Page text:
“In addition to recognizing that the police and Ministry of the Interior were partial to HudBay Minerals’ interests, the ruling finds that sharing information about the negative impacts of mining does not threaten public order nor does it violate migratory law, which were among the accusations made by police,” according to a statement issued earlier this week by Moore.
“On the contrary, the ruling finds that Moore was acting within her rights, and that this process of criminalization constitutes a violation of individual rights to freedom of expression and collective rights to access information.”
In a separate ruling earlier this year, a Peruvian court determined that the Interior Ministry violated Dougherty’s due process rights when it banned Dougherty and Moore from Peru for 10 years prior to even holding a hearing. The court ordered the travel ban lifted.
In the week prior to their detention, Dougherty and Moore were harassed and subject to police surveillance while they were visiting communities affected by HudBay’s Constancia copper mine in the province of Chumbivilcas where they screened the film and distributed DVD copies in Quechua. Police questioned local community leaders about their activities and sought their personal identification from a local hotel where they had stayed without them being present.
While contracts between Peruvian security forces and mining companies are legal, national and international organizations have vociferously opposed these arrangements given their detrimental impacts on the impartiality and independence of the police force, which is necessary to their role in ensuring justice, not facilitating criminalization, violating people’s rights and repressing Indigenous peoples and other mining-affected communities around the country, Moore states.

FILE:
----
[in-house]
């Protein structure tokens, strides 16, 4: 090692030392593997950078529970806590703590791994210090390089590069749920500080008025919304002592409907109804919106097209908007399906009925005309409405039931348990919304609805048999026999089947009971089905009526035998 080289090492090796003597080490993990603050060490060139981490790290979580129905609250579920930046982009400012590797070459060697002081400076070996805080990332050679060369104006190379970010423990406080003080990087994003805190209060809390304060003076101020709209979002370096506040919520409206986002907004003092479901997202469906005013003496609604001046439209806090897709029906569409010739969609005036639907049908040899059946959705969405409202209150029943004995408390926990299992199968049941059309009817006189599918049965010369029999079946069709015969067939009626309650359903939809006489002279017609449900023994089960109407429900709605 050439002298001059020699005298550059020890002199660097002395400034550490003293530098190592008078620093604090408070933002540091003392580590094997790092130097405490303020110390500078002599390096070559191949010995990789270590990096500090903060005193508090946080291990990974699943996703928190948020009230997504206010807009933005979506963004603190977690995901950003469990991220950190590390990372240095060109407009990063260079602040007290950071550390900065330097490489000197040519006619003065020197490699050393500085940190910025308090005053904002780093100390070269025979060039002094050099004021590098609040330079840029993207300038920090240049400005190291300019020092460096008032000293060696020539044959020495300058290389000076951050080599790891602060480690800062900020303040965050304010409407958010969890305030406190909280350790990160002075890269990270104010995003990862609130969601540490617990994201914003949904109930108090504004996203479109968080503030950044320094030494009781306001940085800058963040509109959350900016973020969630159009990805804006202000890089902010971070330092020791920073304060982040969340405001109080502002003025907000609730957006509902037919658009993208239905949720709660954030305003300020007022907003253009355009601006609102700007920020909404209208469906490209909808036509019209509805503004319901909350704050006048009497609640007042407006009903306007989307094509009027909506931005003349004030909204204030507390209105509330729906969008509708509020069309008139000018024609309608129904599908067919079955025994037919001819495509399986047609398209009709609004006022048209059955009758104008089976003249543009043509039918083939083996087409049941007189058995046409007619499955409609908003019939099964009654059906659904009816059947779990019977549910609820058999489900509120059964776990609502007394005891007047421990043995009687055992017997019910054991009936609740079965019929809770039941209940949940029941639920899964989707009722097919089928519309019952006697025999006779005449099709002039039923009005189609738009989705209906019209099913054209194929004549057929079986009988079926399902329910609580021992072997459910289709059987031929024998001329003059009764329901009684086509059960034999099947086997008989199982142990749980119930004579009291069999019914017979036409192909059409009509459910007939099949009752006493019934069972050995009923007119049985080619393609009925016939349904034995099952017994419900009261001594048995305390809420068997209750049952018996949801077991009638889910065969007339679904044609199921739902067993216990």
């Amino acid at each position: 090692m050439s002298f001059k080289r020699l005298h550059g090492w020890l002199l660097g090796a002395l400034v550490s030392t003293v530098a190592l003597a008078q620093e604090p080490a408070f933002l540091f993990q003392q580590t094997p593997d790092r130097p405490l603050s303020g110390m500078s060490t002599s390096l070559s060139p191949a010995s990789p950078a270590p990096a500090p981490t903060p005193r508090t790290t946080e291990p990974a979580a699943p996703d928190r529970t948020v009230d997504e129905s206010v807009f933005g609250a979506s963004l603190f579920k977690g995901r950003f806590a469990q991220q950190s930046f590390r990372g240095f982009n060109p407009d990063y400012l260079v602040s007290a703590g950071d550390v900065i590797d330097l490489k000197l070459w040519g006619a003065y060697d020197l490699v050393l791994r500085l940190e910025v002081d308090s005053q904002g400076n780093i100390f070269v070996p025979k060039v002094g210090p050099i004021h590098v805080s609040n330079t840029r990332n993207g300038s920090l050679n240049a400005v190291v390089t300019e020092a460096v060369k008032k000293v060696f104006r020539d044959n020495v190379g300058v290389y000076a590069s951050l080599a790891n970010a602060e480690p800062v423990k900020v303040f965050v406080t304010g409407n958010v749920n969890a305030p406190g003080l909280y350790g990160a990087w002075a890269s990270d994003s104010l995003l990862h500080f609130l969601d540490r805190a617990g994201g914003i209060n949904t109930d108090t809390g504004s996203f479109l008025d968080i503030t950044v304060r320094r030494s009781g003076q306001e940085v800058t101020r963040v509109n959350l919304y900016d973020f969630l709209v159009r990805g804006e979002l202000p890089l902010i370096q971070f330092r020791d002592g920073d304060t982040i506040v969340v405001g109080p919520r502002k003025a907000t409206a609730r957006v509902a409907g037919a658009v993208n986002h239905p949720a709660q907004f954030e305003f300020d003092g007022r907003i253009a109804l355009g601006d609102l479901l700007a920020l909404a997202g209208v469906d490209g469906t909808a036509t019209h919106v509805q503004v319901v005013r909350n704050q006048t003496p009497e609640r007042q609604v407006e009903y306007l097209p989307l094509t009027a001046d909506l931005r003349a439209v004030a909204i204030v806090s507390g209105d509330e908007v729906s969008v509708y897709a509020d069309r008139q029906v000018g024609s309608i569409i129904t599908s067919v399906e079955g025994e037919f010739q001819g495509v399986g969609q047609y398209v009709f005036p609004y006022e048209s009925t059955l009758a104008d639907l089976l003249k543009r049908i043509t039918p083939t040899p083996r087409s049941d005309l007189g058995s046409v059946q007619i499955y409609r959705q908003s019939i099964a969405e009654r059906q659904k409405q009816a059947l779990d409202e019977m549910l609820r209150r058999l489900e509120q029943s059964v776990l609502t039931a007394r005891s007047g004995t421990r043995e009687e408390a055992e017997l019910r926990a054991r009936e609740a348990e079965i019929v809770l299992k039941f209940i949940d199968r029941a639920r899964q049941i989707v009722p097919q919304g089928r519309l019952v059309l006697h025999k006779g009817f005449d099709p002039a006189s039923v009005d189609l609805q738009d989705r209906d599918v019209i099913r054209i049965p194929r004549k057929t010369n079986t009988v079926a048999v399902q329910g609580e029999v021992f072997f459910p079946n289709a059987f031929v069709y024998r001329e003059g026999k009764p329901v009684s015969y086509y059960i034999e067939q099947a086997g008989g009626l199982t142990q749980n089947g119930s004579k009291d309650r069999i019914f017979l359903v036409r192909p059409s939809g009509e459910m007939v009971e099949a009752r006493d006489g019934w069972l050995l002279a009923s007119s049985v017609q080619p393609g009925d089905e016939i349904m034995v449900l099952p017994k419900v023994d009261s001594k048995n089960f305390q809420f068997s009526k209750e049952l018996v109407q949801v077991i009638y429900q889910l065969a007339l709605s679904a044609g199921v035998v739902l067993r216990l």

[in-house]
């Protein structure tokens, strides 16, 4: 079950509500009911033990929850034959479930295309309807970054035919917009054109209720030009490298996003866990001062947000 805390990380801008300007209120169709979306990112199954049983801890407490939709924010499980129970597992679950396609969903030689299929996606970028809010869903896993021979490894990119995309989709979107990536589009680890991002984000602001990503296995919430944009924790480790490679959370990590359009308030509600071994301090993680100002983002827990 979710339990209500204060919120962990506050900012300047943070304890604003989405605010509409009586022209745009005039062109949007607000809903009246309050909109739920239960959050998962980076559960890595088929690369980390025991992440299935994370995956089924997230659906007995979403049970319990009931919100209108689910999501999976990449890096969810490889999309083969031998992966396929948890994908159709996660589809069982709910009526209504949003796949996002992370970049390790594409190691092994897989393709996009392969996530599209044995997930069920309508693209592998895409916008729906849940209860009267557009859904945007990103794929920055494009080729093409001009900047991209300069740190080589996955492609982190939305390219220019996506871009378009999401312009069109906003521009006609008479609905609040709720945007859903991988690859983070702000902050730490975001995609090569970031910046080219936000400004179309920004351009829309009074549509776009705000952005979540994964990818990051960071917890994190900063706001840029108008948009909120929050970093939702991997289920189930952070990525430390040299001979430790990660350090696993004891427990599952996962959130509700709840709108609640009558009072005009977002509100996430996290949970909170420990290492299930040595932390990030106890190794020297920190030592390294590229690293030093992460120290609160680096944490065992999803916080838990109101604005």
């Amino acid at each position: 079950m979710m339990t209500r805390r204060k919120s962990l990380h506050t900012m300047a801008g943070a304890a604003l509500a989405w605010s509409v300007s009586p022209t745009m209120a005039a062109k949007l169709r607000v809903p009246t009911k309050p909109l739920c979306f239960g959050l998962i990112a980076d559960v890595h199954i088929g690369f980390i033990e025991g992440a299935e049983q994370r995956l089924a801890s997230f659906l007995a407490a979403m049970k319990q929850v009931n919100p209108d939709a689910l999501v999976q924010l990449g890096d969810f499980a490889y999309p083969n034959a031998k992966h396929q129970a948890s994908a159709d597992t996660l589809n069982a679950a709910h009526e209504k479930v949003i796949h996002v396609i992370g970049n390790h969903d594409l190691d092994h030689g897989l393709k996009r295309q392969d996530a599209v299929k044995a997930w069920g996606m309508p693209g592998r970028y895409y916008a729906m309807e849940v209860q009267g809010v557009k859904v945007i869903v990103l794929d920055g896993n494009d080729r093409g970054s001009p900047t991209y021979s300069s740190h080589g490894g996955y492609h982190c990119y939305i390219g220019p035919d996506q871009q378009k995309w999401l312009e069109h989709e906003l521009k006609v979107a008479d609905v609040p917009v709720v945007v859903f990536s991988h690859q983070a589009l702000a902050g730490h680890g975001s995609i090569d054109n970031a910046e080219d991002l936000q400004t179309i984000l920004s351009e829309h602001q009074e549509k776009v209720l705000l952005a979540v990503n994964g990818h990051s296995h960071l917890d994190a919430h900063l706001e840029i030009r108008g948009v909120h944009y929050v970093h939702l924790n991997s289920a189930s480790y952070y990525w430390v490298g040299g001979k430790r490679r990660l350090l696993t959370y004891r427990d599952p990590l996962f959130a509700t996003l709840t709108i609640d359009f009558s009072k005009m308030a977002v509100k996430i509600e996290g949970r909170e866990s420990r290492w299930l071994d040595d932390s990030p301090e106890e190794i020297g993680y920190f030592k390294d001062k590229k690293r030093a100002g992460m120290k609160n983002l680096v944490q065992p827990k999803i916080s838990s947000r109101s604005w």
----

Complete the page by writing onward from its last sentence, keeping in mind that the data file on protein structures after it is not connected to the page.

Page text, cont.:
EarthRights International, the Peruvian Institute for Legal Defense and the National Coordinating Committee for Human Rights in Peru released a recent study in which they found that mining companies and other extractive firms have signed at least 138 contracts with police in Peru from 1995 to 2018.
There are numerous examples of where these privatized police arrangements occur with grave impacts, including where police response to community protests has led to criminalization or where repression has led to injury and death. In the case of Glencore’s Tintaya mine (formerly owned by XStrata), Peruvian citizens brought a civil lawsuit to UK court for violent police repression of Indigenous communities protesting environmental contamination and the company’s broken promises.